AMA Ask Me Anything Reddit Style Today on the podcast we have kind of an AMA Ask Me Anything Reddit Style Podcast. We me fielding your questions that you e-mailed and tweeted into me over last few weeks.   Join Me Today As I Answer Your Questions… What linux distro do you like? What tech stocks would you buy? Who are your favorite 3 authors? Do you like Skype or Google Hangouts? Favorite wrestler of all time? What bands do you normally work on HF? What bands are on your iPod? Do you recommend Spotify or Apple Music? What mixer do your recommend for music? Who is your favorite radio personality of all time? What do you recommend for wifi hotspot? What bow do you use for hunting? Why is Nightwing your favorite comic book character? What is your day to day pc? I have business do you think I should go openoffice to save money? I want start podcasting should I buy pro tools? I want to be lead singer of a band is there good software for vocal training? What hard drive raid should I use for my pc?
  • June 18, 2015

    Don’t Drink And Root

    Only Linux Geeks Will Get This Don’t Drink And Root Joke
  • Step-By-Step On How to Install Asterisk GUI This should work in any RPM linux based system (Red Hat, CentOS, Federa, exc) Download the latest version source files using svn. (yum install subversion) cd /usr/src svn checkout asterisk-gui cd asterisk-gui ./configure make make install        I recommend backing up your configuration files before you continue. To achieve this just copy /etc/asterisk under different name: cp -r /etc/asterisk /etc/asterisk.backup There are two files which you should modify 1. /etc/asterisk/manager.conf` enabled = yes webenabled = yes We will have to add a new user to manager.conf: [administrator] secret = mysecret read = system,call,log,verbose,command,agent,user,config write = system,call,log,verbose,command,agent,user,config `/etc/asterisk/http.conf` enabled=yes enablestatic=yes bindaddr= bindport = 8088 prefix = gui enablestatic = yes Note: bindaddr means you can access it from anywhere, if you want access only on the local machine, put instead. Check your Asterisk-GUI configuration by running from /usr/src/asterisk-gui make checkconfig This script will check if your GUI is correctly configured. Running asterisk-gui. In order to load the asterisk-gui, asterisk must restart/reload. You can reload your Asterisk server from your CLI console by executing the command `reload`. You can use asterisk-gui from these address:  (to check the status)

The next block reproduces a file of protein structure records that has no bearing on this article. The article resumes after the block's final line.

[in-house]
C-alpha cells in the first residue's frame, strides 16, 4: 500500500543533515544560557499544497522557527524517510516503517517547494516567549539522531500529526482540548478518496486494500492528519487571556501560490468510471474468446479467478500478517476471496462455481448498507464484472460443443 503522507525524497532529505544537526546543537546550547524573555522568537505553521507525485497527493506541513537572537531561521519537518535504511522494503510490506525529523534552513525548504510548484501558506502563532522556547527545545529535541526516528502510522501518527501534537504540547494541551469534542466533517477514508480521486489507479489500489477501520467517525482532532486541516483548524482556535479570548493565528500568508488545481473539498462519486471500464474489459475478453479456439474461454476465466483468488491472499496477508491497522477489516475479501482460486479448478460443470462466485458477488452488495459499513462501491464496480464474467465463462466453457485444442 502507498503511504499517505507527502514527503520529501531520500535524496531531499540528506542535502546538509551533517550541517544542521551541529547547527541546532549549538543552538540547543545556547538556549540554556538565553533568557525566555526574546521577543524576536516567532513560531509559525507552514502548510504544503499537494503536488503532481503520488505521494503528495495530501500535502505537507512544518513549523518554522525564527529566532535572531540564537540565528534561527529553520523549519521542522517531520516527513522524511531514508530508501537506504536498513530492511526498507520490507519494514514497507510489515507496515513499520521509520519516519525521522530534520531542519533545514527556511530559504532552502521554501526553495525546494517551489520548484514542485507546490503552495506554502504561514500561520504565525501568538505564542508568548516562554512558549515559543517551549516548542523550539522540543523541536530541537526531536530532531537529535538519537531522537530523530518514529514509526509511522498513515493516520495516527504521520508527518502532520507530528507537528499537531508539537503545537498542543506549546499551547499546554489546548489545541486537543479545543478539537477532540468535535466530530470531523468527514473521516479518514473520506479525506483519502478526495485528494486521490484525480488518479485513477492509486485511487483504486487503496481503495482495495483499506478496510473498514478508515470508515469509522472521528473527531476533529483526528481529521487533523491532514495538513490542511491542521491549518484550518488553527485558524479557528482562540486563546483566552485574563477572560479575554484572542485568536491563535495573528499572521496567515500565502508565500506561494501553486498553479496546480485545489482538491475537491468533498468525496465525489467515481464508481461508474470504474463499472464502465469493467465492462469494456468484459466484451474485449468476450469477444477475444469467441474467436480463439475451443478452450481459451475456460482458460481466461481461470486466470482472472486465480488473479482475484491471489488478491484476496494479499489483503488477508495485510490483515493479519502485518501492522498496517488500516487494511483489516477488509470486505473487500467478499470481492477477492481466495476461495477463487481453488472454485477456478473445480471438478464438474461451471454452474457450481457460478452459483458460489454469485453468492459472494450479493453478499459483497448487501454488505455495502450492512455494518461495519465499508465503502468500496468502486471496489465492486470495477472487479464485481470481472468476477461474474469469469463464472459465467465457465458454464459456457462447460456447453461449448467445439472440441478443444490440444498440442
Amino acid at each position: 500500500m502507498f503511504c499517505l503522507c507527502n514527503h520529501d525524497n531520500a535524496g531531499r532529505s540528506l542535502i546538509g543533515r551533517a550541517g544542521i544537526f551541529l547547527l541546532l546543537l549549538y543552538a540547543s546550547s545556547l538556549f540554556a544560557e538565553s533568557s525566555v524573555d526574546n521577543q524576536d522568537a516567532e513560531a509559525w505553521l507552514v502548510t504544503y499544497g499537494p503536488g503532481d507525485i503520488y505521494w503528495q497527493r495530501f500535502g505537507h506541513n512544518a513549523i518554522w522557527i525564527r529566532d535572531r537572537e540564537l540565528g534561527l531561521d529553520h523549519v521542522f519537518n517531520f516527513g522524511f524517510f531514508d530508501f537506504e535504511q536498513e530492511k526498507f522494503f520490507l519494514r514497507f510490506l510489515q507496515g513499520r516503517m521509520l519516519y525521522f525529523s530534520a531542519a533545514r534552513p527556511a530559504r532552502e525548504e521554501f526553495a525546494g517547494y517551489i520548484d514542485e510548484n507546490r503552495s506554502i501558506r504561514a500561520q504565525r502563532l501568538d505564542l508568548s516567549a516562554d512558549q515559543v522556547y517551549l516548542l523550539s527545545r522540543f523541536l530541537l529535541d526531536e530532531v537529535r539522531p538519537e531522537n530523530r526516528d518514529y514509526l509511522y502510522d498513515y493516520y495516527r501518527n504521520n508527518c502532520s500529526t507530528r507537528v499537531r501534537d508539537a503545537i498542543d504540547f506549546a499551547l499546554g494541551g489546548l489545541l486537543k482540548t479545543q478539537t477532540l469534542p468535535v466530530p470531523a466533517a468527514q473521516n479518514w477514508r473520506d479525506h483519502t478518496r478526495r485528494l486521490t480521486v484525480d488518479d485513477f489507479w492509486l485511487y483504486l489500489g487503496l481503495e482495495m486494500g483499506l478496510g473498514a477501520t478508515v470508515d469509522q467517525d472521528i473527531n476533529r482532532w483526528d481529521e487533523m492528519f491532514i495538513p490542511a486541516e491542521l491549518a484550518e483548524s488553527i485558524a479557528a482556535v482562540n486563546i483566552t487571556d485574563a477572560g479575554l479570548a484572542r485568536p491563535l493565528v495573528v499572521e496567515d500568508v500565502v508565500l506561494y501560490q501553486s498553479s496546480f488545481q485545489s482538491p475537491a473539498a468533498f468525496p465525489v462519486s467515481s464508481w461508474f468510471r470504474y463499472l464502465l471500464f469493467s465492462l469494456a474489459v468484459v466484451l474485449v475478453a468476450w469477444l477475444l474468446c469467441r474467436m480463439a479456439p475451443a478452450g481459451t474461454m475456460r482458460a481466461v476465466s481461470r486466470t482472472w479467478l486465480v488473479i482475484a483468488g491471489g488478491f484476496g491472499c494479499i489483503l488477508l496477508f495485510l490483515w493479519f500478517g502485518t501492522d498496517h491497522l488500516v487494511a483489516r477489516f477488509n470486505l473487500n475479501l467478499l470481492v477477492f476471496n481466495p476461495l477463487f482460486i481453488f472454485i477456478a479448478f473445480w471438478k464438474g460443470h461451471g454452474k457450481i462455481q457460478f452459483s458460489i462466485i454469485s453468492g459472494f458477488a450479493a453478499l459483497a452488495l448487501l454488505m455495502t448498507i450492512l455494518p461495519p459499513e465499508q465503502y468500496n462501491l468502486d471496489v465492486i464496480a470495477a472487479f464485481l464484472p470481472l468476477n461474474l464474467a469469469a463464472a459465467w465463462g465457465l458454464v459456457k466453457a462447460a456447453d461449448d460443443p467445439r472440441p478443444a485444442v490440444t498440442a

• June 18, 2014

    Asterisk 11 Installation on CentOS 6

    1. CentOS Updates Update your CentOS 6 Server for any possible unimplemented updates. yum update -y   2. Disabling SELinux You can use any text editor (VIM etc) to commit this change. Go to /etc/selinux/config and change SELINUX=enforcing to SELINUX=disabled This can also be done by using command line: sed -i s/SELINUX=enforcing/SELINUX=disabled/g /etc/selinux/config   3. Reboot Once the aforementioned change is committed and the file is updated, reboot the system using: reboot   4. Installation of Basic Dependencies Asterisk 11.0.0 requires some prerequisite dependencies. Here is the command line to install them: yum install -y make wget openssl-devel ncurses-devel newt-devel libxml2-devel kernel-devel gcc gcc-c++ sqlite-devel   5. Downloading Your Asterisk Source Code Move to directory /usr/src by given command: cd /usr/src/ and then download the Source Code tar balls using these commands (one by one or at a time): wget wget wget   6. Extraction of Downloaded Files Extract the downloaded tar balls to their corresponding directories using: tar zxvf dahdi-linux-complete* tar zxvf libpri* tar zxvf asterisk*   7. DAHDI Installation DAHDI (Digium Asterisk Hardware Device Interface) can be installed using the command line: cd /usr/src/dahdi-linux-complete* make && make install && make config   8. LibPRI Installation In order to enable your BRI, PRI and QSIG based hardware, you will be needing PRI Library or LibPRI. You can install these libraries using: cd /usr/src/libpri* make && make install   9. Changing Asterisk Directory Now you have to move back to the Asterisk Installation Directory: cd /usr/src/asterisk*   10. Running Configure Script for Asterisk At this point, you need to know your CentOS 6 Architecture (32 or 64 Bit). In many cases you are aware of it. In case you are not, try this command: uname -a For 32 Bit, you will be getting response like: 2.6.18-238.12.1.el5 #1...